In addition to the noise, Raymond said residents worry about the health effects of the stone dust that would be generated.
But Regnante said that his clients and the city hired experts who concurred that the blasting and rock-processing plans are safe, and steps will be taken, including erecting sound and dust barriers.
“The only issue concerning the increased blasting was the duration of time involved in the process. And the duration of time is not locally regulated by the city,” he said.
Regnante said the project would help meet a need for affordable housing, and in particular rental apartments, in the Woburn area.
Ward 2 Alderman Richard F. Gately Jr., another outspoken opponent of the plan, said the developers could quiet the controversy by simply constructing the project for which they already hold a permit.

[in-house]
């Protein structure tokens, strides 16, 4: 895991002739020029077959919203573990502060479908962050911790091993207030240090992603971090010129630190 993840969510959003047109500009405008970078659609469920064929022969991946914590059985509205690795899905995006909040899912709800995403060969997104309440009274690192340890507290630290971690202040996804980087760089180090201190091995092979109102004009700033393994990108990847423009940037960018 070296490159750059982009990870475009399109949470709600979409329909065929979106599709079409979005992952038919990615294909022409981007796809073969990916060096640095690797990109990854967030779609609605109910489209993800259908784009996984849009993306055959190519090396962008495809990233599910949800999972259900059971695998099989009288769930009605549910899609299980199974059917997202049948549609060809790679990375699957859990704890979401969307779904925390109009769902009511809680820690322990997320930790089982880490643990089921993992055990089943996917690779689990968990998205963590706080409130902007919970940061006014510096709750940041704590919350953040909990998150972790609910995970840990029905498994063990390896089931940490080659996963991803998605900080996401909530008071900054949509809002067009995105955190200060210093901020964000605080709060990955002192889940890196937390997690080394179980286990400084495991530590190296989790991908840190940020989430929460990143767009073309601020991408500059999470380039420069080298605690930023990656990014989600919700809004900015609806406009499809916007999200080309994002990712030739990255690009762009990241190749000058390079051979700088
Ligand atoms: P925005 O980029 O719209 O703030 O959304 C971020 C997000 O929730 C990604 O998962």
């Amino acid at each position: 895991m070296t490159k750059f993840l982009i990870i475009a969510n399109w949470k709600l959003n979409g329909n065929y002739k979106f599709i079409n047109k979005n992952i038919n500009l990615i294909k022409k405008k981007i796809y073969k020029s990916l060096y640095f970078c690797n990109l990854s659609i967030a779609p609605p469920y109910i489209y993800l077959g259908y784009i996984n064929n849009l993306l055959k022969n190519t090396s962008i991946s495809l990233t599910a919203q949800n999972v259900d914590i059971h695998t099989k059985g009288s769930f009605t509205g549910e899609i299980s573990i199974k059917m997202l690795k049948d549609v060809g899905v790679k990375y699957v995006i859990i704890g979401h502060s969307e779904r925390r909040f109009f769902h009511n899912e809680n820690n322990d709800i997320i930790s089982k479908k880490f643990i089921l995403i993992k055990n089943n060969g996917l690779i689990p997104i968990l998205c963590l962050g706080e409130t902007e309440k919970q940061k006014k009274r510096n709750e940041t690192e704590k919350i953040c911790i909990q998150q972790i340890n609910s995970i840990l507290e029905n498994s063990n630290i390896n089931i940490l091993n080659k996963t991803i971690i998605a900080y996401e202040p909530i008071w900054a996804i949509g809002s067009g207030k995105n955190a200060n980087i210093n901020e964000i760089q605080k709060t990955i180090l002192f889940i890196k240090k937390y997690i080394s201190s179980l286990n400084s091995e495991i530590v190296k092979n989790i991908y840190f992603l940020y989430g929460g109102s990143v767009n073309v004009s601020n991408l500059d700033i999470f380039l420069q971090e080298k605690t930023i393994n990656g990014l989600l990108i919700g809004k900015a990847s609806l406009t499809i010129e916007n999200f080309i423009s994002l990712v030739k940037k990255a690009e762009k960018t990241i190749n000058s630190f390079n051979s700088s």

“Don’t make it worse for the neighbors than it was already going to be,” he said.
Regnante said his clients determined the plan for a single building — with a garage beneath it — was not economical, adding that even the Board of Appeals agreed that the modified plan is “much more attractive.”
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